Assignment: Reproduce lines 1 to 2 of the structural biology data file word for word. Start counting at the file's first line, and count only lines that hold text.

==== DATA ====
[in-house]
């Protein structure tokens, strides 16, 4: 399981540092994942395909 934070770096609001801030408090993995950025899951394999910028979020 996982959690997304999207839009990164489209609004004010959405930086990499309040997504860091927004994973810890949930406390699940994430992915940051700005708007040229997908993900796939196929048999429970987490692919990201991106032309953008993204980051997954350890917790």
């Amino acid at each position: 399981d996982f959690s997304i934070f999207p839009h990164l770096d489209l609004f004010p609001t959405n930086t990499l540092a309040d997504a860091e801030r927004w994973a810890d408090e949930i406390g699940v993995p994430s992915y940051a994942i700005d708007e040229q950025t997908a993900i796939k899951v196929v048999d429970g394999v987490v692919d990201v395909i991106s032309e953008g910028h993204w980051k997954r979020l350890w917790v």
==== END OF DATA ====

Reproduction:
[in-house]
């Protein structure tokens, strides 16, 4: 399981540092994942395909 934070770096609001801030408090993995950025899951394999910028979020 996982959690997304999207839009990164489209609004004010959405930086990499309040997504860091927004994973810890949930406390699940994430992915940051700005708007040229997908993900796939196929048999429970987490692919990201991106032309953008993204980051997954350890917790």